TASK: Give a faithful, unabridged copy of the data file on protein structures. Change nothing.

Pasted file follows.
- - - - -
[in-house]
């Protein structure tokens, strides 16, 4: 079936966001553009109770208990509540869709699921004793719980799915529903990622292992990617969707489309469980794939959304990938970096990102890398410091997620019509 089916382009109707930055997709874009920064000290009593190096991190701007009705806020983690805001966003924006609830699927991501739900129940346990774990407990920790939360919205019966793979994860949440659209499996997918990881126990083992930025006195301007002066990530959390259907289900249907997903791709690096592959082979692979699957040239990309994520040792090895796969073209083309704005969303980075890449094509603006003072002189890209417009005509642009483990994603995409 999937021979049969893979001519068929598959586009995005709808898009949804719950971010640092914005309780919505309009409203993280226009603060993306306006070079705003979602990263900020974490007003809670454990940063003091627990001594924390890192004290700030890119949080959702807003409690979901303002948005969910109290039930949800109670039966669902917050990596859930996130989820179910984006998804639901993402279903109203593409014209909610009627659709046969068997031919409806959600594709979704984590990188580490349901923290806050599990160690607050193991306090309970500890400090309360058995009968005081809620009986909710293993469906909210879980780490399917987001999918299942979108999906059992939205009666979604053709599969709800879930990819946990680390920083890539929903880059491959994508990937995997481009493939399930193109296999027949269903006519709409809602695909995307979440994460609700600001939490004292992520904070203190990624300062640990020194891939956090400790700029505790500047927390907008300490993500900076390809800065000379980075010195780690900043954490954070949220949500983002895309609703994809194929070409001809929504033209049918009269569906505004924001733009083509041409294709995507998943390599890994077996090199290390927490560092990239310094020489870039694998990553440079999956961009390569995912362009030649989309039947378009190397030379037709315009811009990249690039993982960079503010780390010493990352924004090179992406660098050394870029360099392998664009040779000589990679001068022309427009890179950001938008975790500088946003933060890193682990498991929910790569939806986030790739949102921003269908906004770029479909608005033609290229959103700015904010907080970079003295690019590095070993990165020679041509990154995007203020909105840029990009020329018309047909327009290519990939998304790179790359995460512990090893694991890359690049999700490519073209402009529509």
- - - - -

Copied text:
[in-house]
């Protein structure tokens, strides 16, 4: 079936966001553009109770208990509540869709699921004793719980799915529903990622292992990617969707489309469980794939959304990938970096990102890398410091997620019509 089916382009109707930055997709874009920064000290009593190096991190701007009705806020983690805001966003924006609830699927991501739900129940346990774990407990920790939360919205019966793979994860949440659209499996997918990881126990083992930025006195301007002066990530959390259907289900249907997903791709690096592959082979692979699957040239990309994520040792090895796969073209083309704005969303980075890449094509603006003072002189890209417009005509642009483990994603995409 999937021979049969893979001519068929598959586009995005709808898009949804719950971010640092914005309780919505309009409203993280226009603060993306306006070079705003979602990263900020974490007003809670454990940063003091627990001594924390890192004290700030890119949080959702807003409690979901303002948005969910109290039930949800109670039966669902917050990596859930996130989820179910984006998804639901993402279903109203593409014209909610009627659709046969068997031919409806959600594709979704984590990188580490349901923290806050599990160690607050193991306090309970500890400090309360058995009968005081809620009986909710293993469906909210879980780490399917987001999918299942979108999906059992939205009666979604053709599969709800879930990819946990680390920083890539929903880059491959994508990937995997481009493939399930193109296999027949269903006519709409809602695909995307979440994460609700600001939490004292992520904070203190990624300062640990020194891939956090400790700029505790500047927390907008300490993500900076390809800065000379980075010195780690900043954490954070949220949500983002895309609703994809194929070409001809929504033209049918009269569906505004924001733009083509041409294709995507998943390599890994077996090199290390927490560092990239310094020489870039694998990553440079999956961009390569995912362009030649989309039947378009190397030379037709315009811009990249690039993982960079503010780390010493990352924004090179992406660098050394870029360099392998664009040779000589990679001068022309427009890179950001938008975790500088946003933060890193682990498991929910790569939806986030790739949102921003269908906004770029479909608005033609290229959103700015904010907080970079003295690019590095070993990165020679041509990154995007203020909105840029990009020329018309047909327009290519990939998304790179790359995460512990090893694991890359690049999700490519073209402009529509």